Volunteer Viewpoints: Edna Santizo - Society for Science Skip to content

Volunteer Viewpoints: Edna Santizo

By Kevin Easterly

Edna Santizo references a sheet of paper, while wearing a headset and translating in the booth at ISEF
Edna Santizo is a volunteer interpreter at the Regeneron International Science and Engineering Fair Photo courtesy of Edna Santizo

The Regeneron International Science and Engineering Fair is the world’s largest global science competition for high school students. As you might imagine, ISEF would not be possible without the hard work of thousands of dedicated volunteers and judges. As we approach ISEF 2022 in Atlanta this May, we will post a series of interviews introducing you to some of these talented and dedicated individuals—and hopefully offer a glimpse into many different volunteer experiences. You can read the first two posts in the series, here and here.

For this installment, we spoke with Edna Santizo. Edna is a certified court interpreter, conference interpreter and translator. She has volunteered as a Spanish language interpreter at ISEF for the last eight years.

How long have you been a volunteer (or judge) with the Society for Science? How did you first get involved?

I’ve been a volunteer since 2014. The first time I participated as a volunteer was in Los Angeles in 2014 as a Spanish Interpreter for a team from Puerto Rico. I was invited by an interpreter-colleague to volunteer on judging day.

Why do you volunteer and what has been the most fulfilling aspect of being a volunteer?

I volunteer because I enjoy serving as a bridge of communication. I help international students from Spanish-speaking countries explain their projects in front of the judges. I also interpret at the main event— the Opening Ceremony, the Excellence in Science and Technology Panel and at the Awards and Closing Ceremonies.

Most of the international students are visiting the United States for the first time. For some, it’s their first international trip. The enthusiasm, joy and desire to share their projects is contagious, and perhaps the most fulfilling aspect is serving as a bridge of communication.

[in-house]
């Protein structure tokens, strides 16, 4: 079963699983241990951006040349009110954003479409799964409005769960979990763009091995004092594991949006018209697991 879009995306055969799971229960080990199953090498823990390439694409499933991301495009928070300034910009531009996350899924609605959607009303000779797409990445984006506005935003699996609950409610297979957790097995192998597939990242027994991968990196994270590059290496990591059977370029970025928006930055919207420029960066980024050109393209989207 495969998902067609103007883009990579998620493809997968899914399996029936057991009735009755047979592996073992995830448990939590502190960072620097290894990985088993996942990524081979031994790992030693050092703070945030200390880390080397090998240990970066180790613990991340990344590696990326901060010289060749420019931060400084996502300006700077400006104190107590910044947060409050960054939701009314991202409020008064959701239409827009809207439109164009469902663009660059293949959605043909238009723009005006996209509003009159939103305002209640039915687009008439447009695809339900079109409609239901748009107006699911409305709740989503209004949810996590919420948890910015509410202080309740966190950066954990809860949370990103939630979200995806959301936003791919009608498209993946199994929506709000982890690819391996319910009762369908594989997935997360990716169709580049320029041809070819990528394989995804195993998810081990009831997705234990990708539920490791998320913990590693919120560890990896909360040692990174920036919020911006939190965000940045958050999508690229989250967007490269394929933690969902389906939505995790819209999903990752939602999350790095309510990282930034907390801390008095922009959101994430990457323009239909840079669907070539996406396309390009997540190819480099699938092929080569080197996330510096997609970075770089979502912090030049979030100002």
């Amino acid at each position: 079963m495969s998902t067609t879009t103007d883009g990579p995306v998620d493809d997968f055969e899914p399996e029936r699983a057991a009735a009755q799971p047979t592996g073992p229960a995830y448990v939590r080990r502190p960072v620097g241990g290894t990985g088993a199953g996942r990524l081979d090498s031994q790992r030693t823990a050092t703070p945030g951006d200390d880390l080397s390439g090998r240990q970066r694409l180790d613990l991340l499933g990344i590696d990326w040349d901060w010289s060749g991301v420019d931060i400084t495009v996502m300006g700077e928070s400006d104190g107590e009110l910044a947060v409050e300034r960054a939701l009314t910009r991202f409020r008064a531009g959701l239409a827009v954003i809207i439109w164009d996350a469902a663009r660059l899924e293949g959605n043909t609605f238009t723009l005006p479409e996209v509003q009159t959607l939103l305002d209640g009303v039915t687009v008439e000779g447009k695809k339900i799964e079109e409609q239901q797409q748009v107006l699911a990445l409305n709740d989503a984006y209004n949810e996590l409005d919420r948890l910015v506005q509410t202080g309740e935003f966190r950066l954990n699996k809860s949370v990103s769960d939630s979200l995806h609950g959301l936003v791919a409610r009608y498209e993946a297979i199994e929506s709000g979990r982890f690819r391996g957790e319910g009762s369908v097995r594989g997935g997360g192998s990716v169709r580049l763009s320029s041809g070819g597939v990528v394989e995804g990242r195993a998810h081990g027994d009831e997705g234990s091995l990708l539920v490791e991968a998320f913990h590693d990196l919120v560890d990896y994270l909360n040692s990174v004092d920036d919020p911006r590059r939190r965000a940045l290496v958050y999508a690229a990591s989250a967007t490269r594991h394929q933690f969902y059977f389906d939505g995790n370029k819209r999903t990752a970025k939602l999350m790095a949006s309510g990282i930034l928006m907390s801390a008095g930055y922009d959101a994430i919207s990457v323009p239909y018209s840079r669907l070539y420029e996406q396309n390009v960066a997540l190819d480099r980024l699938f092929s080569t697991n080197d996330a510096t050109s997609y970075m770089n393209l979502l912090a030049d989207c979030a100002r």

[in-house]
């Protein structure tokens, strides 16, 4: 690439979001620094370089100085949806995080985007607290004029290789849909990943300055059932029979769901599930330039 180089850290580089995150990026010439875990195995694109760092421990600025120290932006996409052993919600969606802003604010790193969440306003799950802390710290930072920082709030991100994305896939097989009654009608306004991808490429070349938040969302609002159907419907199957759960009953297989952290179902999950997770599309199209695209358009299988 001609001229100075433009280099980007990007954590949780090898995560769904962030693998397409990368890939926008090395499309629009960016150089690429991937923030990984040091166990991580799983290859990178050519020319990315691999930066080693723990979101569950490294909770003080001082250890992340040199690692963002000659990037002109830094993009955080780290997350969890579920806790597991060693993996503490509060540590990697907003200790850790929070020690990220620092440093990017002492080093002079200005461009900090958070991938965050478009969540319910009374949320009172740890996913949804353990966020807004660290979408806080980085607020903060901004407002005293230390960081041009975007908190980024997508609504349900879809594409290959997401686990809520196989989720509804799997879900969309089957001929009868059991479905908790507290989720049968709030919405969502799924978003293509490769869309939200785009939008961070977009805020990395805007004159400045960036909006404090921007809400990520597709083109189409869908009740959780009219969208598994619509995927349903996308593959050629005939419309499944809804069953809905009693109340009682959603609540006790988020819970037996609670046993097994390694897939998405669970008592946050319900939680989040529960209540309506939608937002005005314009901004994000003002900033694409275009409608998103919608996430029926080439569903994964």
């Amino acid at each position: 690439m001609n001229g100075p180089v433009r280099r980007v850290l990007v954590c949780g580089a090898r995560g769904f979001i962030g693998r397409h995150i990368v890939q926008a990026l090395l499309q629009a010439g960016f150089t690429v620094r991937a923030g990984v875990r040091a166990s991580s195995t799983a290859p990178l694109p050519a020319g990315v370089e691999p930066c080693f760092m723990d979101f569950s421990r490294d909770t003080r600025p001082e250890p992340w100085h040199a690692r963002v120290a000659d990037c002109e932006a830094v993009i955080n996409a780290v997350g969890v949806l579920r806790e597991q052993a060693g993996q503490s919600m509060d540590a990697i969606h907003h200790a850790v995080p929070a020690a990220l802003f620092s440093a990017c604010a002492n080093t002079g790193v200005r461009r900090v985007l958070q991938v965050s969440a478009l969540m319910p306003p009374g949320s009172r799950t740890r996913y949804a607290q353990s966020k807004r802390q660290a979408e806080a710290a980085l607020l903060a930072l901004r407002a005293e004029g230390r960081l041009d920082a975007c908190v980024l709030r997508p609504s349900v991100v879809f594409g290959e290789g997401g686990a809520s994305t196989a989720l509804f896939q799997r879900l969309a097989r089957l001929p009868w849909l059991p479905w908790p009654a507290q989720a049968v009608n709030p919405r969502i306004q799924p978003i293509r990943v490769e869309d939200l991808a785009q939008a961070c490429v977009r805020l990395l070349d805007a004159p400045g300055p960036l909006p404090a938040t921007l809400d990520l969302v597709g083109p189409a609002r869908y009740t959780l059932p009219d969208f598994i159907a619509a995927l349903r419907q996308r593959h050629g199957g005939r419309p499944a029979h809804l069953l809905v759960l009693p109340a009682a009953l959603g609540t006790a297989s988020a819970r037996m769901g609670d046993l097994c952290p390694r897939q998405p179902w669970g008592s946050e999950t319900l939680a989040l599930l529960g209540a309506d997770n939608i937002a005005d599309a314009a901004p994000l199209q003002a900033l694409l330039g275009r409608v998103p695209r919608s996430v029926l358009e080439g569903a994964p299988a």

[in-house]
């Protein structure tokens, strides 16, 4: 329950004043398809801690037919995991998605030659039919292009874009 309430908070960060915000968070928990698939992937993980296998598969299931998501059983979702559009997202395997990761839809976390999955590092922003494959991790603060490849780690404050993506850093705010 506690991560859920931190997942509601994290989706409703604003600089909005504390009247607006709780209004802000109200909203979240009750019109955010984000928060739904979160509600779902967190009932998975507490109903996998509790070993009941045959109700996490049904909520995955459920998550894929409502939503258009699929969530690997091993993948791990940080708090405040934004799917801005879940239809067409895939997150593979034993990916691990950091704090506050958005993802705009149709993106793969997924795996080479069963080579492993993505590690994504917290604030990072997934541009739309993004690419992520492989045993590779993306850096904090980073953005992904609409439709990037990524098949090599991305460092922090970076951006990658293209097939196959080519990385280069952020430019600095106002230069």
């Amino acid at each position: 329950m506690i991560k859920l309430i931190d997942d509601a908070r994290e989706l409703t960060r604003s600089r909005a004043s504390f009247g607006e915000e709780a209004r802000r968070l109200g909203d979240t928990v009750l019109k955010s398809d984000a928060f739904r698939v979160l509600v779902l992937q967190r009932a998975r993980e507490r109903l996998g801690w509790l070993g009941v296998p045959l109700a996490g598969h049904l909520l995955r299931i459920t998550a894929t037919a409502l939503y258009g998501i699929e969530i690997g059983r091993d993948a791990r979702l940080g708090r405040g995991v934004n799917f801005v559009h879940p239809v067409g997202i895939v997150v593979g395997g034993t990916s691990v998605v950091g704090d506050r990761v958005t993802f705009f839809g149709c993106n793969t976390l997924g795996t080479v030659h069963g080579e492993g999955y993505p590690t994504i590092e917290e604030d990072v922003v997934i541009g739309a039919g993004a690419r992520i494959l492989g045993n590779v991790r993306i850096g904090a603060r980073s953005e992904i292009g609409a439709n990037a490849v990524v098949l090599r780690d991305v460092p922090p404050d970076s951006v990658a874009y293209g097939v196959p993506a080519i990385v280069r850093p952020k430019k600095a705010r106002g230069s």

What does your work as a volunteer entail? What does a typical day look like?

I serve as a volunteer interpreter. I translate the words of students and judges so they can communicate effectively.

On opening day, I report to the interpreting booth about an hour before showtime to do a tech run and receive any final instructions from the production team. We receive the final copy of the script, and we get ready to start interpreting. ISEF provides simultaneous interpretation in four languages: Spanish, Chinese, Russian and Arabic. I must convey the same level of energy and enthusiasm as the hosts; it’s electrifying!

Do you have any favorite memories from your time as a volunteer?

In 2019, I interpreted for a student from Mexico. He was extremely nervous, but so eager to share and explain his project. The judges seemed to appreciate his enthusiasm and experience. He received an award for his project! I felt grateful for the opportunity to help him convey his message and explain his project.

Another great memory was in 2017, in Los Angeles, when I had the privilege of interpreting for the keynote speaker, Manu Prakash. Manu Prakash is an Indian scientist who is a Professor of Bioengineering at Stanford University. Manu was born in Meerut, India. He is best known for his contributions to the Foldscope and Paperfuge. It is, without a doubt, a highlight in my professional career!

Edna Santizo smiling from behind glass while interpreting over a headset at ISEF
Edna interpreting at ISEF. Photo courtesy of Edna Santizo

Why would you encourage others to volunteer and what one piece of advice would you give them?

Why wouldn’t you want to volunteer for ISEF? You get to meet people from all over the world, especially the world’s young scientists, mathematicians and robotic engineers! Also, everyone treats you like family, from the staff, to the production team, to the volunteers.

A piece of advice: If you decide to volunteer, wear comfortable shoes!

To my fellow interpreter-colleagues, this is an opportunity to give back to the community. The students have worked hard, they have traveled from all over the world and they need our talent to explain their projects during judging day. Come join us!

What do you feel is your most important contribution to the community?

I provide a voice to students that otherwise would be unable to overcome the language barriers. I’m very grateful for the opportunity to contribute with my skills and talents to provide equity in language access.

Is there a book that has made an impact on your life? What is the name of the book and what impact did it make?

Cien años de soledad (One Hundred Years of Solitude) by Gabriel García Márquez. The novel manages the imagination and the Spanish language beautifully. Moreover, it has been translated into more than 40 languages. It is a translators must read in any language! 

If you are interested in volunteering at Regeneron ISEF, please email isefvolunteer@societyforscience.org

Kevin Easterly